Thursday, March 3, 2016
Tech Issues and Human Rage
I'm above average with most of them, I think. Tech issues, that is. When I was a teacher, I had to keep up with technology--not just to function in the ever-more-electronic classroom but just to converse with the kids or (rarely) help them. (Often, they were helping me.)
My mom, now 96, was a very early user of computers--she had an Apple II in the mid-1970s, and until a few years ago we were exchanging emails, and she was passing along bizarre Internet rumors forwarded to her by her friends. (Don't boil water in a microwave!--that sort of thing.) Now, age, infirmity, memory loss have ended her computer days. And in some ways, I think, she's fortunate. Her blood pressure has surely dropped--as has the number of homicidal and/or destruction-of-property thoughts she has during the day.
My expensive laser-printer/scanner has just decided it's cute to print a nice, thick vertical line running the length of my scanned documents. That's nice. Online, I read that a number of people have the same problem, and HP does not seem to have a solution. That's comforting. Some people said it just takes "time"--that it eventually stops doing what it's doing.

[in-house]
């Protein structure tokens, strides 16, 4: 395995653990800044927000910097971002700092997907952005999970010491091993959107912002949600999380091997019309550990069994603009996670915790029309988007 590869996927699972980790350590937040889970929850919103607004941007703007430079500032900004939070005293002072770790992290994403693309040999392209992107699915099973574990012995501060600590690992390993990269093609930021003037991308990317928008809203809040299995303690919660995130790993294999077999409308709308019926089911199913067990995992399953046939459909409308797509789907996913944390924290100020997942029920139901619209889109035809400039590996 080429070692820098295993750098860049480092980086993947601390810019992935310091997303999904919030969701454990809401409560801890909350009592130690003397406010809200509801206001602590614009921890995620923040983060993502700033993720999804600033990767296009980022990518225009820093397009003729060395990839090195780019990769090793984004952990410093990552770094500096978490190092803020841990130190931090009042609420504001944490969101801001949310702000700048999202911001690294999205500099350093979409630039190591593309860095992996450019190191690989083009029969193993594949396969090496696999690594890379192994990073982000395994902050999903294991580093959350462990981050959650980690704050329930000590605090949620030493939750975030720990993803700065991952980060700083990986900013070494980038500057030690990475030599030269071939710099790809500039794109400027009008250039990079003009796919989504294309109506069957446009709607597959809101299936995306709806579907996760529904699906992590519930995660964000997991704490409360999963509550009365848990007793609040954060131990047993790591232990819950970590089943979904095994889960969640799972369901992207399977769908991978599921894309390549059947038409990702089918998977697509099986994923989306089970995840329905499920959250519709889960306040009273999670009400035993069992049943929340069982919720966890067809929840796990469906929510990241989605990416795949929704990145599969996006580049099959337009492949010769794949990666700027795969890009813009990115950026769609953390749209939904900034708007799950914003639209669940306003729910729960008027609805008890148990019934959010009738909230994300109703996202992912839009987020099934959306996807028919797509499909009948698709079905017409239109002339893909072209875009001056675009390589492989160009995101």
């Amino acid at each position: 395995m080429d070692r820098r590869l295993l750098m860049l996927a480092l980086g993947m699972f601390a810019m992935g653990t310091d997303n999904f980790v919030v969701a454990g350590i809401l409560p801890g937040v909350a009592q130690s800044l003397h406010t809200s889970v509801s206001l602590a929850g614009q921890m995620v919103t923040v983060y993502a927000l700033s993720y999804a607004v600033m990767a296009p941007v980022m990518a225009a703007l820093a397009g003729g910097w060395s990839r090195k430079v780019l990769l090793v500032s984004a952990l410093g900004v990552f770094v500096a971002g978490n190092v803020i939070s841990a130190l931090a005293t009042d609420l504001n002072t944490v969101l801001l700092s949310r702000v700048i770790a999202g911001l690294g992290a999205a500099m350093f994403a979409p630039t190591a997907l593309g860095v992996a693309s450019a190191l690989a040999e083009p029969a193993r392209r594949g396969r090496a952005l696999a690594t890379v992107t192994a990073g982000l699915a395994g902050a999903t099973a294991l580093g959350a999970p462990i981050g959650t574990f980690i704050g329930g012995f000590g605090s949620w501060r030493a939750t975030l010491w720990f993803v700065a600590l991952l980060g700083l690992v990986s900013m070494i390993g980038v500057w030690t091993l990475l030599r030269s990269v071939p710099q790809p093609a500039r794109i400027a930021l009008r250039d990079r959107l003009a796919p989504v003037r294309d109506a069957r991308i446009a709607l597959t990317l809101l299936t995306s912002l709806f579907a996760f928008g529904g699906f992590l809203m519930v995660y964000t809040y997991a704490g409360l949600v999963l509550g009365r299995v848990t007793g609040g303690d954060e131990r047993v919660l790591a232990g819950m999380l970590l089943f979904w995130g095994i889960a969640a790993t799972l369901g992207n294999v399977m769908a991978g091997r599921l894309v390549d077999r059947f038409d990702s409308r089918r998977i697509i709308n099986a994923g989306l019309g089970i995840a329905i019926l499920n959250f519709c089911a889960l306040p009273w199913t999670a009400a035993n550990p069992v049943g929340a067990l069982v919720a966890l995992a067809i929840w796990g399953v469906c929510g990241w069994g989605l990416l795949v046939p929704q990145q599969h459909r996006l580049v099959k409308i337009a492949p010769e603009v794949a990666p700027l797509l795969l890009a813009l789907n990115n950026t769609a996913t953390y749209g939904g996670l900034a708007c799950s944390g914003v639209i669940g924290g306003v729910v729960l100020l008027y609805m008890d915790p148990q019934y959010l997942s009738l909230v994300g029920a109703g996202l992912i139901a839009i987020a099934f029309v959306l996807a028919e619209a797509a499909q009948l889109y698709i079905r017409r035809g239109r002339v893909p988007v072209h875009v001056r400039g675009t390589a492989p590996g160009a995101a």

That's not comforting.
The last hour--dealing with this--I've been trying to remember if I have a sledge hammer in the garage. I'm pretty sure I do. And I'm very sure what I want to do with it.
Meanwhile, I ruminate about other tech issues that have driven me to the brink of the Cliff of Madness--and then over. Printers that routinely jam. Laptops that work at slug-speed. Smart phones that aren't. E-readers that lock up. Files that won't open. Jump drives that won't open. Wireless that decides it's time for a rest. Streaming video that reaches a dam. Stops. Whirls.
And on and on.
Accelerating my heart rate, elevating my blood pressure, darkening my already lightless view of the human soul (especially of tech designers).
I think I'm going to take a look around in the garage now.